How can you avoid annual back-to-school clutter and make everyone less depressed and stressed?
Andrew Mellen, author of Unstuff Your Life!, offers his organizational holy trinity:
Designate a home for everything. Every backpack, skirt, homework assignment must have its own place. Get the kids in the habit of placing everything where it belongs.
Place like with like. All pencils go in one bin; permission slips in one clear envelope; coats on the same row of hooks. Something in; something out. When you buy something new, you get rid of something old. No exceptions! Here are more ways to escape back-to-school clutter.
1. Make a list. Impulse buying is deadly when shopping for school clothes, supplies, field trips, and sports stuff. Take an inventory, make a list of must-haves, and follow it exactly. If it’s not on the list, it doesn’t come into the house.
2. Unpack immediately. Don’t pile up shopping bags full of supplies. Unpack and organize as soon as you bring the bags into the house. That way, you’ll avoid day-before-school chaos.
3. Create a Mommy/Daddy binder. Geralin Thomas, a pro organizer featured on A&E’s show “Hoarders,” says parents should make for themselves a three-ring binder that contains kids’ immunization records, lists of active medications, pediatrician telephone numbers — the information they refer to and write on forms frequently during the school year.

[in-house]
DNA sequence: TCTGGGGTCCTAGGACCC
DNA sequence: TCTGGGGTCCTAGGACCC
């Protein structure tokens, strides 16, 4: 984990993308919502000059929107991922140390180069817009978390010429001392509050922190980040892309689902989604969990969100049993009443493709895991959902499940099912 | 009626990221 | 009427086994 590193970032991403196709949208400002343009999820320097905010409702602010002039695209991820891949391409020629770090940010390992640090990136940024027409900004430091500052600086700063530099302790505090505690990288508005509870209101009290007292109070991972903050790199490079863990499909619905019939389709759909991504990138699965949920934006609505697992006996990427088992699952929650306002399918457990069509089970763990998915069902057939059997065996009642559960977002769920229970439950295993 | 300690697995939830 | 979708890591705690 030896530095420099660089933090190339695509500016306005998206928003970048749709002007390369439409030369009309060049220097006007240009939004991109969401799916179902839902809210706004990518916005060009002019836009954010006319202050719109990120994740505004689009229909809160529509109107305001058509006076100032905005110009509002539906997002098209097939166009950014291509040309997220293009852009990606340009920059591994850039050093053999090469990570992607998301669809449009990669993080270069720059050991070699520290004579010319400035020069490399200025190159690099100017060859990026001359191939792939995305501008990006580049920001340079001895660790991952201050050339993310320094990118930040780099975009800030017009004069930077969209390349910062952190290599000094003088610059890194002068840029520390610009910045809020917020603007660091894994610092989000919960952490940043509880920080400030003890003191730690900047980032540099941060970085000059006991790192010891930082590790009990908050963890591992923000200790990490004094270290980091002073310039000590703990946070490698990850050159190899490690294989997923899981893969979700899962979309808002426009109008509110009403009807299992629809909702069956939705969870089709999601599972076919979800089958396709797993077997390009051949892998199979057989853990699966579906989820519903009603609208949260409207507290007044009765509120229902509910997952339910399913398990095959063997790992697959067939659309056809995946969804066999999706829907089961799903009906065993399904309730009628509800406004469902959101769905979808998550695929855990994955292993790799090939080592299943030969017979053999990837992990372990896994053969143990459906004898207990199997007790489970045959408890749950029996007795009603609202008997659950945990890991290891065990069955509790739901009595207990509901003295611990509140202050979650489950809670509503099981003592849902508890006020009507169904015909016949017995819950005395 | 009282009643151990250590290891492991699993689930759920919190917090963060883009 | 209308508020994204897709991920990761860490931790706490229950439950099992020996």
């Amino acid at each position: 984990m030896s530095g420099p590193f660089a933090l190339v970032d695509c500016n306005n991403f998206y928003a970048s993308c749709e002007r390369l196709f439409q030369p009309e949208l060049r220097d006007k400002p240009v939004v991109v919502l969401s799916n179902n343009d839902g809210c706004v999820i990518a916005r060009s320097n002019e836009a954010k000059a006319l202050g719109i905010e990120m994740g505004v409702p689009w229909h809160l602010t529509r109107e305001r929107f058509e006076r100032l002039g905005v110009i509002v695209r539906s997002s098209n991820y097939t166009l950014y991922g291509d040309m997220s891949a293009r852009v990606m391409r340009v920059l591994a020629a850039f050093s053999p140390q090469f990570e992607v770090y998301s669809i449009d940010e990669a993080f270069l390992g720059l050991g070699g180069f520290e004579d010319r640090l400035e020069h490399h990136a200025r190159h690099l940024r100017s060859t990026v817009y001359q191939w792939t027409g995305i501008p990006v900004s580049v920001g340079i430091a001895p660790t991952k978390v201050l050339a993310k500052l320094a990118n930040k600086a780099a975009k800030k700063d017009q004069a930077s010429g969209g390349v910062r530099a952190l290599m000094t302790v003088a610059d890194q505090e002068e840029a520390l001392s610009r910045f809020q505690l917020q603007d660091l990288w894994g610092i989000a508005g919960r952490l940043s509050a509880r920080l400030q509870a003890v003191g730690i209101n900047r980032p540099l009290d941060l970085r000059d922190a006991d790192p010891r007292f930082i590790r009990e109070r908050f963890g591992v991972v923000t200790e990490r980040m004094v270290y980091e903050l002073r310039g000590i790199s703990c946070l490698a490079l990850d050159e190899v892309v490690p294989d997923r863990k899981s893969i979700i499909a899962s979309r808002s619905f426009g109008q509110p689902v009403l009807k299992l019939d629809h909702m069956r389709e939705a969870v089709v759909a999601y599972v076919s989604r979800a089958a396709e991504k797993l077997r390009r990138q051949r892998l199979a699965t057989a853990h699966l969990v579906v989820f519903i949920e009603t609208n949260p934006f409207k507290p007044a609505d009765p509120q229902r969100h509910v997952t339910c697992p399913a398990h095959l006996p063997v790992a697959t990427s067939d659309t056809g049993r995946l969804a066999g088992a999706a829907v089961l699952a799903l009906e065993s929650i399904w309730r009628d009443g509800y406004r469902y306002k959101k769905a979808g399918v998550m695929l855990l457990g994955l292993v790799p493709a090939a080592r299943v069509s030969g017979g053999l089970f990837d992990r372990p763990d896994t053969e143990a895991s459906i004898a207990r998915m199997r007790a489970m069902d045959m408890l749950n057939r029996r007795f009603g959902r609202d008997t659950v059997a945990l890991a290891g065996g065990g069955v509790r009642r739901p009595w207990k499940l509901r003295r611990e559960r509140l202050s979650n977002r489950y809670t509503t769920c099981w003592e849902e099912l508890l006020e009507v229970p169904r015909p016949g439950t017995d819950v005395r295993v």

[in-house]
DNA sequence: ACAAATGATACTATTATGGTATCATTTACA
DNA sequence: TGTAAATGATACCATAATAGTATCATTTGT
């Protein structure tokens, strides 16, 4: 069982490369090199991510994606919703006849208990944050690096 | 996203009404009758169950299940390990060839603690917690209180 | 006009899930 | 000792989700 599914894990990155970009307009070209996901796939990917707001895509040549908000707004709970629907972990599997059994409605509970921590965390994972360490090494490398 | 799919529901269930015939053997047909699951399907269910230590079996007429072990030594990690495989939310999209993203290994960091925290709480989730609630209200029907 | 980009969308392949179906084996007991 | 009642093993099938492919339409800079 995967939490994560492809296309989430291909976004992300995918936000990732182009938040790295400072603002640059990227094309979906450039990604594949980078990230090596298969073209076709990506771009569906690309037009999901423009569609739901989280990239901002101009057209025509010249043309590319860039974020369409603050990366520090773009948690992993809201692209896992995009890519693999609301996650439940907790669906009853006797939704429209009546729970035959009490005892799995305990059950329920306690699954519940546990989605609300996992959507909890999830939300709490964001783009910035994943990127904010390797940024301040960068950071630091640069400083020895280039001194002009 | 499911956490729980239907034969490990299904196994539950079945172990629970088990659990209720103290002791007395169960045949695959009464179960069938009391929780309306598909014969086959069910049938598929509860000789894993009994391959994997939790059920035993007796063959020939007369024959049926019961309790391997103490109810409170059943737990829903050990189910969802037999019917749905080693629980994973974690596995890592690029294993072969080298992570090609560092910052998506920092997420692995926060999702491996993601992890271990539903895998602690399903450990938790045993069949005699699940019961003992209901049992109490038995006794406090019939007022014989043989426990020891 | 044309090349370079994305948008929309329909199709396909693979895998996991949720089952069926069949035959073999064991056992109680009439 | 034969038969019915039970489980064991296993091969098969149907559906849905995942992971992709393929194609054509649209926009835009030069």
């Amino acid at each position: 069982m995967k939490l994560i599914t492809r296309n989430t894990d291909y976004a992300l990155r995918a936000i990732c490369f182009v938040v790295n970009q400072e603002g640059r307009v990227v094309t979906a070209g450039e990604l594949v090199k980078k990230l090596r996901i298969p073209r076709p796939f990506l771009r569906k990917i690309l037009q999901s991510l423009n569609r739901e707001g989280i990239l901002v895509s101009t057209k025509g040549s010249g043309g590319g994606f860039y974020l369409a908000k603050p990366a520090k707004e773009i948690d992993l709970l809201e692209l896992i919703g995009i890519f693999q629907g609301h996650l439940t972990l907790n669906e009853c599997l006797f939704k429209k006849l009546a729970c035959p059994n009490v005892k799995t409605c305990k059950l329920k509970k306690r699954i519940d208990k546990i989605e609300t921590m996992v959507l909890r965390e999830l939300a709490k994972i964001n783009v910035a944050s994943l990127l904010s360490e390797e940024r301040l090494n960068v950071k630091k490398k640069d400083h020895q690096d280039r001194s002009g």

4. Establish a homework zone. Kids’ rooms, dining room table, kitchen counter — just pick a place. Stock the spot with bins, jars, or rolling caddies with school supplies — pens, papers, glue sticks — so kids don’t have to hunt for what they need.
5. Color-code your kids. Assign each child a color: Billy’s blue, Mary’s red. Buy basics — binders, towels, toothbrushes, slippers — in those colors for easy sorting and cleanup.
6. Pick a staging spot. This is where kids put their ready-to-go backpacks each night before bed. In the morning, they just grab and go.
7. Give each child a sports bin. A place in the mudroom or entryway where each kid can put their kneepads, helmets, ballet shoes — all the equipment they need for lessons, practices, and games. Also, tape a checklist for each sport above each bin; i.e., Baseball: cleats, mitt, bat, hat. That way, kids won’t forget what they need.
8. Update the family calendar. Update your trusty wall calendar daily. Make sure your schedule is on the calendar too, so kids know when you’re available for conferences and carpools.
9. Digitize the family calendar. Your computer calendar has all kinds of digital features that will help keep everyone on schedule. Sync your computer calendar with cell phones so everyone knows where they need to be.
10. Sign and return permission slips immediately. If slips hang around, they become clutter and disappear. Get in the habit of signing and returning the next day.
Courtesy of: Lisa Kaplan Gordon